The insulator casting is formed from a material which is initially flowable when it is dispensed into the casing, and which cures or dries to a non-flowable, hardened form in a relatively short period of time. This enables the insulator casting material to be dispensed into the casing on the production line, the material quickly hardening to a solid as the cell casing moves along the production line.
In practicing the invention, the casing may be subjected to heating and sonic vibration immediately after the flowable material is dispensed into the casing so as to facilitate hardening and the desired distribution of the insulating material.
The distribution pattern of the material within the casing can be controlled, within limits, by controlling the amount of material that is dispensed. For example, the material, depending on its viscosity, exhibits a concave meniscus pattern at the bottom of the casing. If the material layer is relatively thin, the material forms a ring of insulation which leaves a bare or exposed surface at the center of this ring. Since the unwanted displacement of the plate electrode convolutions generally occurs at the outer periphery of the electrode coil, where the cast insulator material is thickest, it is possible to utilize the exposed portion at the center of the casing bottom for the attachment or welding of a connector tab extending between the exposed edge portions of the negative plate electrode and the casing bottom.
The invention will be better understood with reference to the following detailed description and to the drawings, in which:
FIG. 1 is an exploded view showing a conventional casing for a rechargeable electrochemical cell and its associated spirally-wound plate assembly;
FIG. 2 is a partial cross-sectional view through a rechargeable electrochemical cell having a cast-in-place insulator according to the invention;
FIG. 3 is a view similar to FIG. 2, but showing an alternate form of cast-in-place insulator according to the invention; and
FIG. 4 is a pictorial schematic illustration of apparatus for carrying out the method of forming cast-in-place insulators in accordance with the invention.
The exploded view of FIG. 1 shows the fundamental elements of a representative popular rechargeable electrochemical cell using nickel/cadmium electrodes. The cell comprises an open-ended cylindrical casing 10 in the shape of a can, a spirally-wound electrode assembly 12, a top insulator disk 14, and a cover assembly 15. The cover assembly includes a metal closure cover 16 having a central terminal portion 17, and an insulating disk 19 having an upstanding rim. This disk 19 insulates the electrically positive cover member 16 from the electrically negative casing 10 when the cover assembly 15 is joined to the casing.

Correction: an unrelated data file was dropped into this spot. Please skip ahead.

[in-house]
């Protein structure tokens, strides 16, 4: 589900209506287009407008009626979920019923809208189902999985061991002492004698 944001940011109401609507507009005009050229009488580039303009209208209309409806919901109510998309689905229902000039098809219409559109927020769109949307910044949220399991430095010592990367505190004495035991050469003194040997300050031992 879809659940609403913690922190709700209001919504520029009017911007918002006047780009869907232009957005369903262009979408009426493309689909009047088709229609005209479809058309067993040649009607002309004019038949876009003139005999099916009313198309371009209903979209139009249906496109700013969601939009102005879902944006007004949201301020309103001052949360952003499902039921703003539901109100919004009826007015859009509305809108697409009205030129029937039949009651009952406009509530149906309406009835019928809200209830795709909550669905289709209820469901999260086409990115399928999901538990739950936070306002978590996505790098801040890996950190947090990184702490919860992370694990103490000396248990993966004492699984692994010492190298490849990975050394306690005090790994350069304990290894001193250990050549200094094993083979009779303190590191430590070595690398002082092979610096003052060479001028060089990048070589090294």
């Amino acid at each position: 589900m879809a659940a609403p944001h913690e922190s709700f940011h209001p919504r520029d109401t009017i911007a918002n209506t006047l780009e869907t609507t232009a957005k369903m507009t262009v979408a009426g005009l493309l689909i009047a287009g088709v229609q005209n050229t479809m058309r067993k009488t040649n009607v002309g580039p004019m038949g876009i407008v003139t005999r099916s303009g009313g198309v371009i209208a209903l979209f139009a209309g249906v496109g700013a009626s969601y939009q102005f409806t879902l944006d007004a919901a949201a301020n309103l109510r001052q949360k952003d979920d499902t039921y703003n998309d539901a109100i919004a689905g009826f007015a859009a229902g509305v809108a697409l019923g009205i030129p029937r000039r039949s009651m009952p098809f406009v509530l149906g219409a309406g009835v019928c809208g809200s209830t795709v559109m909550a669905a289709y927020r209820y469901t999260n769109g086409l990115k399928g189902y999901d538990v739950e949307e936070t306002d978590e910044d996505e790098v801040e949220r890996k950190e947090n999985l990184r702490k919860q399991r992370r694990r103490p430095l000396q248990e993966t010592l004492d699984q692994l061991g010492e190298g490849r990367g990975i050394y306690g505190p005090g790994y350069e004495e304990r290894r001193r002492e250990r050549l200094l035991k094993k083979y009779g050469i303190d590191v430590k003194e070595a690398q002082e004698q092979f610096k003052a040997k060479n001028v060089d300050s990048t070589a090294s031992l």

As shown in FIG. 1, the electrode assembly includes a connector tab 21 welded to the exposed top edge of the positive electrode. This tab, prior to closure of the cell, is welded to the underside of the cover member 16 to form the positive electrical connection between the positive plate electrode and the terminal 17. Extending from the bottom of the electrode assembly 12 is a similar connector tab 23. This tab 23 is welded to the exposed bottom edges of the coiled negative plate electrode and is either bent over and up the side of the electrode coil assembly 12 prior to insertion of the assembly into the casing (as will be explained in connection with FIG. 2) or is bent over and welded to the interior surface at the bottom of the casing (as will be explained in connection with FIG. 3). Tab 23 forms the negative electrical connection between the negative plate electrode and the casing.
In accordance with the invention, a self-adhering insulating material is disposed at the interior of the casing between exposed portions of the plate electrodes and the casing interior to insulate those exposed portions from the casing. Referring to FIG. 2, such an insulating material is shown at the bottom of the casing 10 and is designated by the numeral 25. It will be seen that the material 25 has a greater thickness, or vertical dimension, at the side of the casing than at the center. This is due to the fact that the insulating material 25 is placed into the can while in a viscous flowable state, and it forms a meniscus so as to impart a concave cross-section to the insulating material when it becomes hardened.